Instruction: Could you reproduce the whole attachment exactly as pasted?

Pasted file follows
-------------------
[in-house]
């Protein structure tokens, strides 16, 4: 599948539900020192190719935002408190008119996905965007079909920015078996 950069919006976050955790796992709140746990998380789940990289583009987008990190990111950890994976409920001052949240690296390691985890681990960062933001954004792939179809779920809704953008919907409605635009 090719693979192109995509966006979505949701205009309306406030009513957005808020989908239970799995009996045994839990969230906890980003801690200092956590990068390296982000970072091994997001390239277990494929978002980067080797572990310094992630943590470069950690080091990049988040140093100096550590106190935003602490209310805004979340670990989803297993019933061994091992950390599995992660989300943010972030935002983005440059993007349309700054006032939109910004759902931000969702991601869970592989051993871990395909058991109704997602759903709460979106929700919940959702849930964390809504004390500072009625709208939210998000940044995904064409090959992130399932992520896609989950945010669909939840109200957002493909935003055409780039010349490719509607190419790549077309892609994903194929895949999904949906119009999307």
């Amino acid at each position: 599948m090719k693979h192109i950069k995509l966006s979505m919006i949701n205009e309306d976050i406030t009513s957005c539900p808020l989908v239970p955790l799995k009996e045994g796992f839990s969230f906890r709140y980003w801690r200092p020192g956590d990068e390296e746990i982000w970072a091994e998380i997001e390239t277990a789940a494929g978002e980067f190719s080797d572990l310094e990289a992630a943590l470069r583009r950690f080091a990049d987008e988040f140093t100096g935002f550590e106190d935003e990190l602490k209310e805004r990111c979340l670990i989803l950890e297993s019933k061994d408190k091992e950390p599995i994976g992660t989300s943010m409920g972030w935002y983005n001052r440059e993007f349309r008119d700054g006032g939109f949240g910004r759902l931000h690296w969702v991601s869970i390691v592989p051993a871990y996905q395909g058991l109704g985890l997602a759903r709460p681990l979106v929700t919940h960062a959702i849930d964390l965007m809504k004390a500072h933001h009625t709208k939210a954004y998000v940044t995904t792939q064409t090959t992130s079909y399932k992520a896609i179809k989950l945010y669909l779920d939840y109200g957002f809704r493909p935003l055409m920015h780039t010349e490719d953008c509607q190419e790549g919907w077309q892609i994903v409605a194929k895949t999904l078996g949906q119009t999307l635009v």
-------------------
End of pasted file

[in-house]
């Protein structure tokens, strides 16, 4: 599948539900020192190719935002408190008119996905965007079909920015078996 950069919006976050955790796992709140746990998380789940990289583009987008990190990111950890994976409920001052949240690296390691985890681990960062933001954004792939179809779920809704953008919907409605635009 090719693979192109995509966006979505949701205009309306406030009513957005808020989908239970799995009996045994839990969230906890980003801690200092956590990068390296982000970072091994997001390239277990494929978002980067080797572990310094992630943590470069950690080091990049988040140093100096550590106190935003602490209310805004979340670990989803297993019933061994091992950390599995992660989300943010972030935002983005440059993007349309700054006032939109910004759902931000969702991601869970592989051993871990395909058991109704997602759903709460979106929700919940959702849930964390809504004390500072009625709208939210998000940044995904064409090959992130399932992520896609989950945010669909939840109200957002493909935003055409780039010349490719509607190419790549077309892609994903194929895949999904949906119009999307």
């Amino acid at each position: 599948m090719k693979h192109i950069k995509l966006s979505m919006i949701n205009e309306d976050i406030t009513s957005c539900p808020l989908v239970p955790l799995k009996e045994g796992f839990s969230f906890r709140y980003w801690r200092p020192g956590d990068e390296e746990i982000w970072a091994e998380i997001e390239t277990a789940a494929g978002e980067f190719s080797d572990l310094e990289a992630a943590l470069r583009r950690f080091a990049d987008e988040f140093t100096g935002f550590e106190d935003e990190l602490k209310e805004r990111c979340l670990i989803l950890e297993s019933k061994d408190k091992e950390p599995i994976g992660t989300s943010m409920g972030w935002y983005n001052r440059e993007f349309r008119d700054g006032g939109f949240g910004r759902l931000h690296w969702v991601s869970i390691v592989p051993a871990y996905q395909g058991l109704g985890l997602a759903r709460p681990l979106v929700t919940h960062a959702i849930d964390l965007m809504k004390a500072h933001h009625t709208k939210a954004y998000v940044t995904t792939q064409t090959t992130s079909y399932k992520a896609i179809k989950l945010y669909l779920d939840y109200g957002f809704r493909p935003l055409m920015h780039t010349e490719d953008c509607q190419e790549g919907w077309q892609i994903v409605a194929k895949t999904l078996g949906q119009t999307l635009v």